Top Critic Average
The Walking Dead explores survival and suffering to great effect, and it continues to do so here. It's disappointing, however, that when the setup created an opportunity to explore a society built among and upon that suffering, the game failed to scratch beneath the surface.
The final ten minutes or so make it worth the purchase, and I really liked where the Carver storyline ultimately went here, but don't be surprised if you get a bit bored getting to that point.
But aside from those few gripes, The Walking Dead Season 2: Episode 3 – In Harm's Way is still a phenomenal game. The episodes truly do feel like they are getting better and better with each passing one. Let's hope that Telltale can keep up this string of hits right up to the conclusion of the series. Only two episodes left now!
Though Clementine's story may be drawing closer and closer to some grim truths and hard choices, "In Harm's Way" proves that The Walking Dead: Season Two is not worth looking away from just yet.
The thought of where Telltale will head with Episode 4 will fill the mind with excitement, and if it's as good as In Harm's Way, we're probably looking at another helping of shiny videogame trophies come awards season.
Episode three In Harm's Way is quite possibly the most defining moment not only in season two of The Walking Dead, but it's also a defining moment in Clem's character development.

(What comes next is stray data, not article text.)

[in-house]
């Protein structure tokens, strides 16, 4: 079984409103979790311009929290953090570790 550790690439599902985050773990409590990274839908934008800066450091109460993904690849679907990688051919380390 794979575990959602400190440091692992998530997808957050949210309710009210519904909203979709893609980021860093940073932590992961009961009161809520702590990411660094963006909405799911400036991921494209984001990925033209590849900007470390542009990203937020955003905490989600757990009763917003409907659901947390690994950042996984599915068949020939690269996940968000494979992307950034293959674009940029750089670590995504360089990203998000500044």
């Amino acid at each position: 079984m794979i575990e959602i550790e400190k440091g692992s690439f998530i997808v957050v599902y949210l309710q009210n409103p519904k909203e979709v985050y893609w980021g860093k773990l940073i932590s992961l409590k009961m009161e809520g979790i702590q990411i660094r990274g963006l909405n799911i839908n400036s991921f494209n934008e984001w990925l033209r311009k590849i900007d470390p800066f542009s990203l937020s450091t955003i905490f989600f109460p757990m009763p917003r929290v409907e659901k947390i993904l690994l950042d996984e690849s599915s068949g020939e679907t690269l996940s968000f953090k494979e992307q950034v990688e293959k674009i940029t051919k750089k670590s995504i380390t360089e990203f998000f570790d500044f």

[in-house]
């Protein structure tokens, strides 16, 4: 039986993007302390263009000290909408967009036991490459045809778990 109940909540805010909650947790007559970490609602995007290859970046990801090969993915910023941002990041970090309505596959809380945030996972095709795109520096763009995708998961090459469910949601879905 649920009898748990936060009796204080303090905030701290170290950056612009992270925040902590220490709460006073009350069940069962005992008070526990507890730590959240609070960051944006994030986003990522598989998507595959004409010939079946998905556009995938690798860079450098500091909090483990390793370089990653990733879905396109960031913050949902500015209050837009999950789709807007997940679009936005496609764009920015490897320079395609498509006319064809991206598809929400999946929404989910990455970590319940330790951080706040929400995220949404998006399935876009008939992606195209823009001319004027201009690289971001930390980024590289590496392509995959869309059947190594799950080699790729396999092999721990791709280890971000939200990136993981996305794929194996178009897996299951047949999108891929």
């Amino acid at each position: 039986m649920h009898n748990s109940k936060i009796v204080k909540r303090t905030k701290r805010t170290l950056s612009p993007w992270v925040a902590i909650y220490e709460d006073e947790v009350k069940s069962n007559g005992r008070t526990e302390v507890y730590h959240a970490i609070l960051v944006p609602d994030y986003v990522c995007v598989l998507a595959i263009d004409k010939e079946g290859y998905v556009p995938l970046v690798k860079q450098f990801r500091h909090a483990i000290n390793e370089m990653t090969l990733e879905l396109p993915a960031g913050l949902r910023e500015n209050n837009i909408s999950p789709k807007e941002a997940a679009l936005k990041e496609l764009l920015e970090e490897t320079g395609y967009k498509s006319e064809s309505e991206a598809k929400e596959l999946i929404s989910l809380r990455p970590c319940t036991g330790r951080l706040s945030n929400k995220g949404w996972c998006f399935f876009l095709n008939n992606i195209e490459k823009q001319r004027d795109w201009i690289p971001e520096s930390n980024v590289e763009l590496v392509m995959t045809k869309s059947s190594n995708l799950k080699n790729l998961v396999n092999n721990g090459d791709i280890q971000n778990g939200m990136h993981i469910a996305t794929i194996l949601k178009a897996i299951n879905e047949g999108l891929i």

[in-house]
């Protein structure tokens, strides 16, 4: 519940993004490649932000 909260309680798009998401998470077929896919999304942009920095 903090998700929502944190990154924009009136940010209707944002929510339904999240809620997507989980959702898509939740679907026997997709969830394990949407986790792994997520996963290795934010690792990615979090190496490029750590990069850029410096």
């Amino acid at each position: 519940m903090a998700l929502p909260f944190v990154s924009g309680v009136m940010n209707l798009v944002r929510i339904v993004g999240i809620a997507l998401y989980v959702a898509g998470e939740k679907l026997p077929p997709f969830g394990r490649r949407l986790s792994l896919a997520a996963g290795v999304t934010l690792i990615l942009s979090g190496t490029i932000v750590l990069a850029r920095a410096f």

The Walking Dead Season 2 Episode 3: In Harm's Way manages to up the ante of Clementine's new adventures in a great way while developing her character, not just the people that surround her. New survivors are introduced and it's going to be interesting to see if the little girl can continue making grown-up choices.
The Walking Dead is back on track, after a slightly dull Episode Two, this is exactly what the series needed. It will make you care again, it will make you angry and sad in equal measures, it will remind you that nobody is safe in this universe, but best of all it recaptures The Walking Dead's brilliance. I cannot wait for the next episode.
Episode three was probably my favorite from season one of The Walking Dead -- so far, I'm feeling the same way about In Harm's Way. Based on the preview the next tale seems to be a buffer of sorts before an explosive end, and I'm really looking forward to seeing how Clementine's journey ends. You hooked me yet again, Telltale.
Although a bit slower paced than its predecessors, In Harm's Way is probably the most violent entry of the series to date. It introduces intriguing new characters and gives old ones (very brief) screen time. But it's the progression of Clementine's character that will keep you invested throughout the short runtime.
Even if the player interaction has been toned down, there are still some really great things to see and do in Episode 3. It is a gruesome ride that is full of peril, difficult decisions and some great moments. If you have already invested time and money into Season 2, keep going; it is well worth it. If you haven't picked up the full season or are thinking about starting it up, do yourself a favor and do it already.
This is certainly the most confronting chapter so far, which some will love, but may put off others (like it almost did me). Clementine continues to grow, and her strength is put squarely to the test, but in other aspects, Episode 3 just doesn't hold up to what's come before.
The episode ends on a cliffhanger that's agonising in more than one sense, and a 'next time' preview that leaves you decidedly unclear on where Clem and the gang might go next. What could easily have been a mid-season lull feels instead like a peak. If Telltale can maintain this standard for the rest of the season, it could yet top The Walking Dead's first run in terms of quality - if not novelty.